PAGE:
[PATCH 0/2] x86: Add IMR support to Quark/Galileo
From: Bryan O'Donoghue
Date: Mon Dec 29 2014 - 12:30:07 EST
This patchset adds an IMR driver to the kernel plus platform code for
Intel Galileo Gen1/Gen2 boards.
Quark SoC X1000 ships with a set of registers called Isolated Memory Regions
IMRs provide fine grained memory access control to various system agents
within the SoC such as CPU SMM/non-SMM mode, PCIe virtual channels, CPU snoop
cycles, eSRAM flush cycles and the RMU. In simple terms, IMRs provide a
mechanism to protect memory regions from unwarranted access by system agents
that should not have access to that memory.
IMRs support a lock bit. Once a lock bit is set for an individual IMR it is
not possible to tear down that IMR without performing a cold boot of the
system. IMRs support reporting of violations. The SoC system can be
configured to reboot immediately when an IMR violation has taken place.
Immediate reboot of the system on IMR violation is recommended and is
currently how Quark BIOS configures the system.
As an example Galileo boards ship with an IMR around the ACPI runtime
services memory and if a DMA read/write cycle were to occur to this region
of memory this would trigger the IMR violation mechansim.
Intel's Arduino compatible Galileo boards boot to Linux with IMRs protecting
the compressed kernel image and boot params data structure. The memory that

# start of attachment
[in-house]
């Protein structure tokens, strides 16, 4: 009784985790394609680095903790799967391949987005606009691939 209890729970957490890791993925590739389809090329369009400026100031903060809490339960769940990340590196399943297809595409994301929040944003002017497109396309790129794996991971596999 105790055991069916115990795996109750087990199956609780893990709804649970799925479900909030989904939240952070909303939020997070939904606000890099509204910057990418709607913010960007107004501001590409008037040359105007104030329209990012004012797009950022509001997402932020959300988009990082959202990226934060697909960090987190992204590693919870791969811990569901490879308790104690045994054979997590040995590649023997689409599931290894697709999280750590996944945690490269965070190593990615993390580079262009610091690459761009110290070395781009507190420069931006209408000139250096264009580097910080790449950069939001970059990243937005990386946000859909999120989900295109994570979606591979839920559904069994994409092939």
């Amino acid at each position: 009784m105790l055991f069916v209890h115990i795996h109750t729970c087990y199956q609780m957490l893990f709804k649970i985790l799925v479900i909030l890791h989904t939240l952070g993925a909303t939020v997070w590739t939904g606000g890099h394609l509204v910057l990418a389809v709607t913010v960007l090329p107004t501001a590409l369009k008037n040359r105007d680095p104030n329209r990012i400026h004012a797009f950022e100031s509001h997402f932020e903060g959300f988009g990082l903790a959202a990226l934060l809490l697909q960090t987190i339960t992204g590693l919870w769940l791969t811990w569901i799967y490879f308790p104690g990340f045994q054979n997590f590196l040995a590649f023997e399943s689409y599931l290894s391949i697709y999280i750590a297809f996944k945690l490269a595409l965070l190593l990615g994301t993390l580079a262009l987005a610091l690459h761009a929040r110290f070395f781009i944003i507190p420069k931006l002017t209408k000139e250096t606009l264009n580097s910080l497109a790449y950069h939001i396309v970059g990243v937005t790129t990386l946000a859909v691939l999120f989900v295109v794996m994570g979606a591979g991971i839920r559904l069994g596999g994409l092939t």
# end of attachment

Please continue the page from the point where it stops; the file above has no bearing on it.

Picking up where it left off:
the compressed kernel and boot params data structure is in, is marked as
usable memory by the EFI memory map. As a result it is possible for memory
marked as processor read/write only in an IMR to be given to devices in the
SoC for the purposes of DMA by way of dma_alloc_coherent.
A DMA to a region of memory by a system agent which is not allowed access
this memory result in a system reset. Without tearing down the IMRs placed
around the compressed kernel image and boot params data structure there is a
high risk of triggering an inadvertent system reset when performing DMA
actions with any of the peripherals that support DMA in Quark such as the
MMC, Ethernet or USB host/device.
Therefore Galileo specific platform code is the second component of this
patchset. The platform code tears-down every unlocked IMR to ensure no
conflict exists between the IMR usage during boot and the EFI memory map. In
addition an IMR is placed around the kernel's .text section to ensure no
invalid access to kernel code can happen by way of spurious DMA, SMM or RMU
read/write cycles. This code gets compiled into the kernel because we want
to run the code early before any DMA has taken place. The prime examples of
DMA transactions resetting the system are mouting a root filesystem on MMC
or mouting a root filesystem over NFS.
Bryan O'Donoghue (2):
x86: Add Isolated Memory Regions for Quark X1000
platform/x86 Add Intel Galileo platform specific setup
arch/x86/Kconfig | 23 ++
arch/x86/include/asm/imr.h | 79 ++++++
arch/x86/include/asm/intel-quark.h | 31 ++
arch/x86/kernel/Makefile | 1 +
arch/x86/kernel/imr.c | 529 +++++++++++++++++++++++++++++++++++
drivers/platform/x86/Kconfig | 15 +
drivers/platform/x86/Makefile | 1 +
drivers/platform/x86/intel_galileo.c | 175 ++++++++++++
8 files changed, 854 insertions(+)
create mode 100644 arch/x86/include/asm/imr.h
create mode 100644 arch/x86/include/asm/intel-quark.h
create mode 100644 arch/x86/kernel/imr.c
create mode 100644 drivers/platform/x86/intel_galileo.c
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